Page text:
[Marxism] Goldman-Sachs bonuses

Louis Proyect lnp3 at panix.com
Tue Dec 12 14:01:22 MST 2006

(I used to work for these bastards in the late 1980s, but left after word 
got out that they were planning to get rid of all their more experienced 
and well-paid employees. They probably would have gotten rid of me first 
since I refused to work more than 35 hours per week and screwed up their 
commodities database in 1989--no I didn't do it on purpose. In good years, 
like this one, the bonus was about 20 percent of a year's employee for a 
lower-level employee like me. For investment bankers, it was usually equal 
to a year's salary and up. They used to call the bonus the "golden 
handcuff" at places like Goldman and Salomon Brothers, where I had also 
worked--even on a project for Michael Bloomberg. The golden handcuff meant 
that no matter how much you hated these joints, you stuck around for the 

NY Times, December 12, 2006
Goldman Reports Record Earnings for 2006

The Goldman Sachs Group reported today that it earned $9.34 billion this 
year, the most in Wall Street history, and that it would set aside $16.5 
billion for salaries, bonuses and benefits for employees.

That figure works out to an average of $622,000 for each employee, although 
the payouts will be far from uniform: the investment bankers at Goldman who 
arrange mergers and acquisitions or sell corporate stock to investors will 
receive much more, and support staff and other kinds of employees much less.

In the company's fourth fiscal quarter, which ended Nov. 24, profits 
increased 93 percent over the year before, to $3.16 billion, or $6.59 a 
share, exceeding the forecasts of most analysts.

Most other major Wall Street investment banks will report their results 
later this week or next week, and analysts expect robust figures across the 

The bonuses at Goldman, the leading merger advisor in the industry, and 
elsewhere on Wall Street are expected to give the New York area's economy a 
substantial boost, particularly in sales of high-end residential real 
estate, luxury cars and other pricey goods. "When these guys learn what 
their bonuses are, we are among the first people they call," said Pamela 
Liebman, the chief executive of the Corcoran Group, a residential 
brokerage. "They call their mothers, and then their real estate brokers."

Ms. Liebman said that investment bankers "work hard and want to live well,"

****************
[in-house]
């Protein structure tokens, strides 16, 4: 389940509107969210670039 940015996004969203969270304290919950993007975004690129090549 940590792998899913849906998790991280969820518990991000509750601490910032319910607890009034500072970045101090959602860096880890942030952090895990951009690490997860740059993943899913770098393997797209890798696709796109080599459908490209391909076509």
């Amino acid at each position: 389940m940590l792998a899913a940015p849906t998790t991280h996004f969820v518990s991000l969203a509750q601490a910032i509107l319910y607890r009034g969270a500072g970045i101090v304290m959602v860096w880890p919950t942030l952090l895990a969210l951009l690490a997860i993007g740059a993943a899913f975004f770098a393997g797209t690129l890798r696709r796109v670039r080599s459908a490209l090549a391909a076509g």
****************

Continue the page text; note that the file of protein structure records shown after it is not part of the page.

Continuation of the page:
and that they are usually interested in buying a luxury apartment in 
Manhattan or a second or third residence elsewhere.

She said her agency is already getting calls in advance of the bonus 
announcements this year, and that the interest is not limited to the top 
executives of Wall Street firms. "Even the junior guys want to spend their 
bonuses on residential real estate."

Two years ago, BMW of Manhattan opened a showroom at 67 Wall Street, so 
that investment bankers would not have to take the time to travel uptown to 
its main sales and service operation at 57th Street and 11th Avenue.

At the time, Jeffrey A. Falk, the president of the dealership, said the 
intention was to get physically closer to potential customers.

"This is part of a strategy we have been developing over the past two years 
to make it more convenient for our demographic."

Speaking today, he said there has been an increased level of what he called 
"pre-shopping" at the Wall Street showroom, based on anticipated bonuses.

"They are shopping now, and talking to salesmen based on what they think 
their bonus will be," Mr. Falk said. "Then in January and February, we'll 
get the orders."

Spouses and the high-end retailers that cater to them feel the effect of 
the bonus payment, said Faith H. Consolo, vice chair of Prudential Douglas 
Elliman, a commercial brokerage.

"The luxury market is very dramatically affected by bonuses," Ms. Consolo 
said. "We are talking furs, jewelry, apparel and beauty items like $250 
jars of face cream. Anything that makes them look good or feel good."

Luxury spas are likely to see an influx of business as well, she side, as 
executives use part of their bonuses to send their spouses on spa vacations.

2006 is the third consecutive year of record-breaking earnings for Goldman, 
which is the world's largest securities company as measured by the total 
market value of its stock. And the company appears positioned to continue 
growing in its crucial investment banking business.

The company said its backlog of merger and underwriting deals was larger at 
the end of November than it was at the end of August.

Rising stock prices generally, an active market in fee-generating business 
deals and gains on investments, many of them in Asia, are expected to make 
this year exceptionally profitable for many other Wall Street companies as 



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